The story illustrates an important point – the consent forms do nothing to explain why the students’ photographs are useful in the educational process. It also does nothing to cover the other technology that I plan to have students use – which in some ways can be more exposing than a simple photo. My friend is not unintelligent, nor is she anti-technology, but since no one explained the importance to her of the photo release form, she didn’t sign it. How can I expect any different of my students’ parents unless I explain myself fully and completely.

So even if the sun is shining (again), I will continue to bash something out here that I hope will both the importance of the technology use in my classes, as well as the necessity.

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A head start to a new year

I finished my education degree in 1999. Back then a requirement of our practicums was to write what were called ‘reflections’ on our teaching practice. I hated the thought of writing them. Like most of my classmates, I felt that I was ready to ‘just teach’ and that writing about what I had done was just a make-work project.

However, being the good student I was (I can hear the groans that my classes would give me at that!), I always did them regardless of my personal feelings. And inevitably, after sitting down to write them, I felt like I really had learned something in the process. I liked talking about my mistakes and my successes. I liked thinking back about how to do it differently. I liked the way it forced me to slow down and really think. Now, 11 years, many different schools, varied subjects and thousands of students later, I feel like I need to return to reflections.

This is a big school year coming up for many different reasons, but for me, especially, on a personal level for my practice. The more I thought about the upcoming year, the more I wanted to challenge myself and by extension, my students, with some changes to my teaching.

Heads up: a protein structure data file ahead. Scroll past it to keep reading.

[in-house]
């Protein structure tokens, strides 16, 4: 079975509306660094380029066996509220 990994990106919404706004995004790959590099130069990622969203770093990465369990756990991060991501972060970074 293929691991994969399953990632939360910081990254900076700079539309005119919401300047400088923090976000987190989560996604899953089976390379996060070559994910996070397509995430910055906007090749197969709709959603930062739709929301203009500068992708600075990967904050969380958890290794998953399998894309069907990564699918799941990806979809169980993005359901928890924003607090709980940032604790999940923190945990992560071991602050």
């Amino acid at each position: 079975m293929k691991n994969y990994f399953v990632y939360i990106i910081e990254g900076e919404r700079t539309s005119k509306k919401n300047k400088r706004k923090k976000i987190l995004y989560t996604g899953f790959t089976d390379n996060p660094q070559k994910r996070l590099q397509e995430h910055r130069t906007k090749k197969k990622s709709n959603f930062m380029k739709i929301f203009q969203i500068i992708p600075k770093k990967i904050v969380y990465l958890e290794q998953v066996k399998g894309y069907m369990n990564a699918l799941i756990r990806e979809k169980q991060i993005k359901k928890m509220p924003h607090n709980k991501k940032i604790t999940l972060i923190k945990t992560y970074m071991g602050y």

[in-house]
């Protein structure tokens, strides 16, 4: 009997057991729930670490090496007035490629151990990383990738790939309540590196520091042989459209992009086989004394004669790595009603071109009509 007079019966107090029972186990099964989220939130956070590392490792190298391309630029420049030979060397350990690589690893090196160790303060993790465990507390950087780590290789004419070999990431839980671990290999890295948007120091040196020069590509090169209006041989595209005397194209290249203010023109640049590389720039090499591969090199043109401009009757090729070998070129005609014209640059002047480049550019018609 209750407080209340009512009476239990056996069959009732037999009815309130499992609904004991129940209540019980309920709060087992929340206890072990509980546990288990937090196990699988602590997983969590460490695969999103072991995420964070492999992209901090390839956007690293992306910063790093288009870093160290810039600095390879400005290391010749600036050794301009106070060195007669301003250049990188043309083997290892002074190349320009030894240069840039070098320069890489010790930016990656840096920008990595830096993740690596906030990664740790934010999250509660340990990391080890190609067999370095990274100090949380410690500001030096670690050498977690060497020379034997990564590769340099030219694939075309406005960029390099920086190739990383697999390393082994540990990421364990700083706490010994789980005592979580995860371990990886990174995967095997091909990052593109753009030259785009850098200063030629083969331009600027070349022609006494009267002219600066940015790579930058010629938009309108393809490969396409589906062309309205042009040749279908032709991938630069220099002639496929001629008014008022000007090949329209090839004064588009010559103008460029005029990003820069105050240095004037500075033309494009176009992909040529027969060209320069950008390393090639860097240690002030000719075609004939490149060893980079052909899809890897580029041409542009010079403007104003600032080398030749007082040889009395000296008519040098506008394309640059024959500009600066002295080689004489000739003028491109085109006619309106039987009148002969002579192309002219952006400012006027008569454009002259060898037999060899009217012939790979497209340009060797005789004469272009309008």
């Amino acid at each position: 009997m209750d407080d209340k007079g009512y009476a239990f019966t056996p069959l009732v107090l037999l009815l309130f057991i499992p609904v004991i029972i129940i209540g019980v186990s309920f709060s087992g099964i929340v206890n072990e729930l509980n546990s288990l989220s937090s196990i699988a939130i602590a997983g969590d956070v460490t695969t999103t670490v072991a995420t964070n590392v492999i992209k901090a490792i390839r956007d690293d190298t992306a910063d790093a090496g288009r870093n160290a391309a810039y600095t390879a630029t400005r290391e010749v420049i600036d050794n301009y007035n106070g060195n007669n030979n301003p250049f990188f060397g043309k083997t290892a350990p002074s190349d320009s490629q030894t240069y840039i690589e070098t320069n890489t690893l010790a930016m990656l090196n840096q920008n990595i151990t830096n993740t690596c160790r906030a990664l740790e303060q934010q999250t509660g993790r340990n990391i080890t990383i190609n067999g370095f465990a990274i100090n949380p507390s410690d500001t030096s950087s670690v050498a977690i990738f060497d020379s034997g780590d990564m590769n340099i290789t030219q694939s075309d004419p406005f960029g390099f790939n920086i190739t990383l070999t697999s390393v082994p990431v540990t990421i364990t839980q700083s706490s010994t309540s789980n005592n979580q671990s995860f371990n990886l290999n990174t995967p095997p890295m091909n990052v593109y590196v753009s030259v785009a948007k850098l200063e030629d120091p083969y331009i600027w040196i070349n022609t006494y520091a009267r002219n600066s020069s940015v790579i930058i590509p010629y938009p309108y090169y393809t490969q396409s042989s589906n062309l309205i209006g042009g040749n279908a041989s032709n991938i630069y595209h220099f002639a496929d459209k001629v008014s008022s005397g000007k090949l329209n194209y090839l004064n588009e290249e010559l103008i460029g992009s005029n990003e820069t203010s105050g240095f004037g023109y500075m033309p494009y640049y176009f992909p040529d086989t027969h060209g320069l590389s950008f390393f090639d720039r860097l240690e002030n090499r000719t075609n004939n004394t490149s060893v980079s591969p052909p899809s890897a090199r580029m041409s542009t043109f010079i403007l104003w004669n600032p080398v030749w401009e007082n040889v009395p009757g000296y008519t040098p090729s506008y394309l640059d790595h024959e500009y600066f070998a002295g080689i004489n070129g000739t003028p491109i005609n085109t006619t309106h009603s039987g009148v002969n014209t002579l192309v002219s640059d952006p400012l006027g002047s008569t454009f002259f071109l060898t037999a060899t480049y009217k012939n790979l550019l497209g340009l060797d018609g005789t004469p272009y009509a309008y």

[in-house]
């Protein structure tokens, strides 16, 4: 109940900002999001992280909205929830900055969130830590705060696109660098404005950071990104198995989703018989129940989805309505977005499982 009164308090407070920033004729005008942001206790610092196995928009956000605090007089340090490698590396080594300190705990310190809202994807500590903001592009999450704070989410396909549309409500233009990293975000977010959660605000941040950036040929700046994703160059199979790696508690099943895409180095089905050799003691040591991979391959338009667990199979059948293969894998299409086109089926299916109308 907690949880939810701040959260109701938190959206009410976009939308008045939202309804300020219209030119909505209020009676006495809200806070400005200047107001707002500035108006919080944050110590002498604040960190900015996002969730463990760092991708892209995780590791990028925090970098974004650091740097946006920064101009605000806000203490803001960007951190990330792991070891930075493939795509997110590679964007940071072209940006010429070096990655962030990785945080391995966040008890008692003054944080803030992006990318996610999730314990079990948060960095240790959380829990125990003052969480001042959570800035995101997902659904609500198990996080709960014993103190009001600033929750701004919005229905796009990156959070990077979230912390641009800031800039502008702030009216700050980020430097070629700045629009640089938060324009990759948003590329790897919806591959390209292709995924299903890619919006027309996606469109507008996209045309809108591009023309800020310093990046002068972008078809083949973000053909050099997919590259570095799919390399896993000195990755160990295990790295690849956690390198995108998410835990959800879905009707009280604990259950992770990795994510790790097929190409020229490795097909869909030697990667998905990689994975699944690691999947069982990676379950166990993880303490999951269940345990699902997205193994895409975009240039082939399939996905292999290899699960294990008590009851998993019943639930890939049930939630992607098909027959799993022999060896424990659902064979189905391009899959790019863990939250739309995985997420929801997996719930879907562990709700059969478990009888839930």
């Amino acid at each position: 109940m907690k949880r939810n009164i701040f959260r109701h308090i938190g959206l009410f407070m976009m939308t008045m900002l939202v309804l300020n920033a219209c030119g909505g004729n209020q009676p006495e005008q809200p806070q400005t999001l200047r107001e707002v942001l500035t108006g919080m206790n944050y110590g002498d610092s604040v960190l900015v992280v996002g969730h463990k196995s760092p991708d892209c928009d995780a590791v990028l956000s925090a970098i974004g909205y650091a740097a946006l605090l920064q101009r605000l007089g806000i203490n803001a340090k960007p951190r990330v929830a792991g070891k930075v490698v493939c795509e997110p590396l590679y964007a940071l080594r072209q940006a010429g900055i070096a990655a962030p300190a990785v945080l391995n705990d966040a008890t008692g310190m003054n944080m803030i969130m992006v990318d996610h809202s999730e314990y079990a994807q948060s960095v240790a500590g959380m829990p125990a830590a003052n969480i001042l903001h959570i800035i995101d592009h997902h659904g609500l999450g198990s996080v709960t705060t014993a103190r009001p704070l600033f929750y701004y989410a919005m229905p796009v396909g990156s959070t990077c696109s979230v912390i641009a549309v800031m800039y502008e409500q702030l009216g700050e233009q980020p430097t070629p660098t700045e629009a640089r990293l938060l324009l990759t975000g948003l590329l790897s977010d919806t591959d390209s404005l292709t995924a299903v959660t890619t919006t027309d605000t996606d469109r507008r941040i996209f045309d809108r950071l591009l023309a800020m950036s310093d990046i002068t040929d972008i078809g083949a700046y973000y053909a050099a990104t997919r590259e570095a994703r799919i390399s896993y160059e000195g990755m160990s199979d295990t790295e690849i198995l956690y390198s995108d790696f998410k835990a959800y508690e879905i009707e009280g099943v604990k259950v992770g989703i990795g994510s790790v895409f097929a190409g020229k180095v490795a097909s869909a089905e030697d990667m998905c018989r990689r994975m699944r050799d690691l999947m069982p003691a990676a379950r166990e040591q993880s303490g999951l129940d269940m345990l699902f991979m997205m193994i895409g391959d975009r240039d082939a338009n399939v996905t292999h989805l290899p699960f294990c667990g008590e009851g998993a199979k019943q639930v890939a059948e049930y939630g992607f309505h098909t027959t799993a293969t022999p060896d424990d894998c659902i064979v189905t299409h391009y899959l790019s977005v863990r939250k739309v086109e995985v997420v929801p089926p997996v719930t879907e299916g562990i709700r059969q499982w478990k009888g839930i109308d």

First up is the adoption of edmodo. Edmodo is “a secure social learning network for students and teachers”, according to their website: www.edmodo.com. After attending their online conference last week (#edmodocon), I’m even more energized to try out. I have used a google site in the past to communicate with students and a posterous blog to communicate with parents. I’m hoping to use edmodo to blend the two together. Originally I had planned to only introduce the website to my junior classes, but after the conference, I’m considering expanding to all my grade levels.

Second, I’m teaching Math 8 again for the first time in many years. With the help of a learned colleague who suggested the idea, I have decided to try flipping my math classroom. There is a myriad of websites talking about this idea at the moment, so I won’t go into detail about it (mostly because I’m still deciding on how I plan to implement it!), but a great introduction can be found here: www.flipteaching.com.

Lastly, obviously, there is this blog: this chance to reflect out loud and publicly. Honestly, I resisted the whole idea because it seems terrifying to me, but how can I, as a teacher, demand something of my students (like I do with almost any type of public display of their work, be it presentation, wiki, blog etc.) that I am not willing to risk doing myself. So, here I am, reflecting.